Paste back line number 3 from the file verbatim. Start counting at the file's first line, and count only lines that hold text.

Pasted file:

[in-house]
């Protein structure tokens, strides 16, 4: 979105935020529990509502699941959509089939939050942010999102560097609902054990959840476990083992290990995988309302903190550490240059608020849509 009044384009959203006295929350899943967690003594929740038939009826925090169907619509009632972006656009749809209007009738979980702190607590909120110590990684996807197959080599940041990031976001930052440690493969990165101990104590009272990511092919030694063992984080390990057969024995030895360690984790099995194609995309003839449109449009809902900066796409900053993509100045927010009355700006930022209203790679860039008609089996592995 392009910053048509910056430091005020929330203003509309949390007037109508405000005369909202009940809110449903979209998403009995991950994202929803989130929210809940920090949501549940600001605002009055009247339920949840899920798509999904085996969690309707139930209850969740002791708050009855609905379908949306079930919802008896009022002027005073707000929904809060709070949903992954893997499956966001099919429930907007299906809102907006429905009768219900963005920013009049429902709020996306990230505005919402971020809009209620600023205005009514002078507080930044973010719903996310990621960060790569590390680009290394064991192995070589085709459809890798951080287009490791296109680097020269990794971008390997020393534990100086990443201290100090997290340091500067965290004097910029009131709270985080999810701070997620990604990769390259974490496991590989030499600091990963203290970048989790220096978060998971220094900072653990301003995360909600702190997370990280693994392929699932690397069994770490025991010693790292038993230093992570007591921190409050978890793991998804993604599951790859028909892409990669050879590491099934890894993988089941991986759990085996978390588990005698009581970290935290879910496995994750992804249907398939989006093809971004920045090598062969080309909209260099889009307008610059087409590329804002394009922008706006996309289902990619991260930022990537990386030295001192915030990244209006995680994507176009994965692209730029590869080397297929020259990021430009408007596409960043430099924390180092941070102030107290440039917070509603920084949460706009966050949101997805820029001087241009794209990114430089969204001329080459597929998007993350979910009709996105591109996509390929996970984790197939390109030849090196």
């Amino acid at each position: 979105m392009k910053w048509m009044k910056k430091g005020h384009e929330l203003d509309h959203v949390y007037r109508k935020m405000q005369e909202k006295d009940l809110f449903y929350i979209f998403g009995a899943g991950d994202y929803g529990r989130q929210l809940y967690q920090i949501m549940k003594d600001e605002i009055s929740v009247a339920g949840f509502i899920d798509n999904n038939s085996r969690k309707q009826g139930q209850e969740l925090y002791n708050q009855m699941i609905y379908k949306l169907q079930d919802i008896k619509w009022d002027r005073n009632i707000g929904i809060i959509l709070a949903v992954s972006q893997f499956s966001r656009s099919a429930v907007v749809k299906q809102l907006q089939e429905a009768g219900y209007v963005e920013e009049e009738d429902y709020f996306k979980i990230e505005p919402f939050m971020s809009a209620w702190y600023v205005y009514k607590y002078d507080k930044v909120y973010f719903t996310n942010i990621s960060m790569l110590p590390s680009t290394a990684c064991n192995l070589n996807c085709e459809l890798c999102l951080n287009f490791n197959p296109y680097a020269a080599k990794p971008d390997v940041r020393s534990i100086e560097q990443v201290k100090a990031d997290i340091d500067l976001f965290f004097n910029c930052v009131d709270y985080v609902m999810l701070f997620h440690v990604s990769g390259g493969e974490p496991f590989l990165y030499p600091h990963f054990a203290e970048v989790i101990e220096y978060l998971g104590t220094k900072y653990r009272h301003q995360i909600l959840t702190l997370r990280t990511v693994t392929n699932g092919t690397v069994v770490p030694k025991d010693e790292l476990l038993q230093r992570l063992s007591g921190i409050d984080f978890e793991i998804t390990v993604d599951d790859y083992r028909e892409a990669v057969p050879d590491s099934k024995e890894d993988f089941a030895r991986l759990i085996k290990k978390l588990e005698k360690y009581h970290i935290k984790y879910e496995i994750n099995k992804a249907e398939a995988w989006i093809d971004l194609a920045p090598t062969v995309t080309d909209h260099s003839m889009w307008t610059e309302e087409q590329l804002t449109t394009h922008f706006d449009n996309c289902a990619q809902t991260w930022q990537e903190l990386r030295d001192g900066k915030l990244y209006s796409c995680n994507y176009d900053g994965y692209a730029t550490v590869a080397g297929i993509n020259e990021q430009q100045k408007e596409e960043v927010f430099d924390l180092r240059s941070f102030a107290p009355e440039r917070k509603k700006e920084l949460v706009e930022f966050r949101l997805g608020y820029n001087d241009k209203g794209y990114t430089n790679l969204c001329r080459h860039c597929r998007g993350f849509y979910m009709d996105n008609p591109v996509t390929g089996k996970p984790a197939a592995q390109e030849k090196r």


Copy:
């Amino acid at each position: 979105m392009k910053w048509m009044k910056k430091g005020h384009e929330l203003d509309h959203v949390y007037r109508k935020m405000q005369e909202k006295d009940l809110f449903y929350i979209f998403g009995a899943g991950d994202y929803g529990r989130q929210l809940y967690q920090i949501m549940k003594d600001e605002i009055s929740v009247a339920g949840f509502i899920d798509n999904n038939s085996r969690k309707q009826g139930q209850e969740l925090y002791n708050q009855m699941i609905y379908k949306l169907q079930d919802i008896k619509w009022d002027r005073n009632i707000g929904i809060i959509l709070a949903v992954s972006q893997f499956s966001r656009s099919a429930v907007v749809k299906q809102l907006q089939e429905a009768g219900y209007v963005e920013e009049e009738d429902y709020f996306k979980i990230e505005p919402f939050m971020s809009a209620w702190y600023v205005y009514k607590y002078d507080k930044v909120y973010f719903t996310n942010i990621s960060m790569l110590p590390s680009t290394a990684c064991n192995l070589n996807c085709e459809l890798c999102l951080n287009f490791n197959p296109y680097a020269a080599k990794p971008d390997v940041r020393s534990i100086e560097q990443v201290k100090a990031d997290i340091d500067l976001f965290f004097n910029c930052v009131d709270y985080v609902m999810l701070f997620h440690v990604s990769g390259g493969e974490p496991f590989l990165y030499p600091h990963f054990a203290e970048v989790i101990e220096y978060l998971g104590t220094k900072y653990r009272h301003q995360i909600l959840t702190l997370r990280t990511v693994t392929n699932g092919t690397v069994v770490p030694k025991d010693e790292l476990l038993q230093r992570l063992s007591g921190i409050d984080f978890e793991i998804t390990v993604d599951d790859y083992r028909e892409a990669v057969p050879d590491s099934k024995e890894d993988f089941a030895r991986l759990i085996k290990k978390l588990e005698k360690y009581h970290i935290k984790y879910e496995i994750n099995k992804a249907e398939a995988w989006i093809d971004l194609a920045p090598t062969v995309t080309d909209h260099s003839m889009w307008t610059e309302e087409q590329l804002t449109t394009h922008f706006d449009n996309c289902a990619q809902t991260w930022q990537e903190l990386r030295d001192g900066k915030l990244y209006s796409c995680n994507y176009d900053g994965y692209a730029t550490v590869a080397g297929i993509n020259e990021q430009q100045k408007e596409e960043v927010f430099d924390l180092r240059s941070f102030a107290p009355e440039r917070k509603k700006e920084l949460v706009e930022f966050r949101l997805g608020y820029n001087d241009k209203g794209y990114t430089n790679l969204c001329r080459h860039c597929r998007g993350f849509y979910m009709d996105n008609p591109v996509t390929g089996k996970p984790a197939a592995q390109e030849k090196r």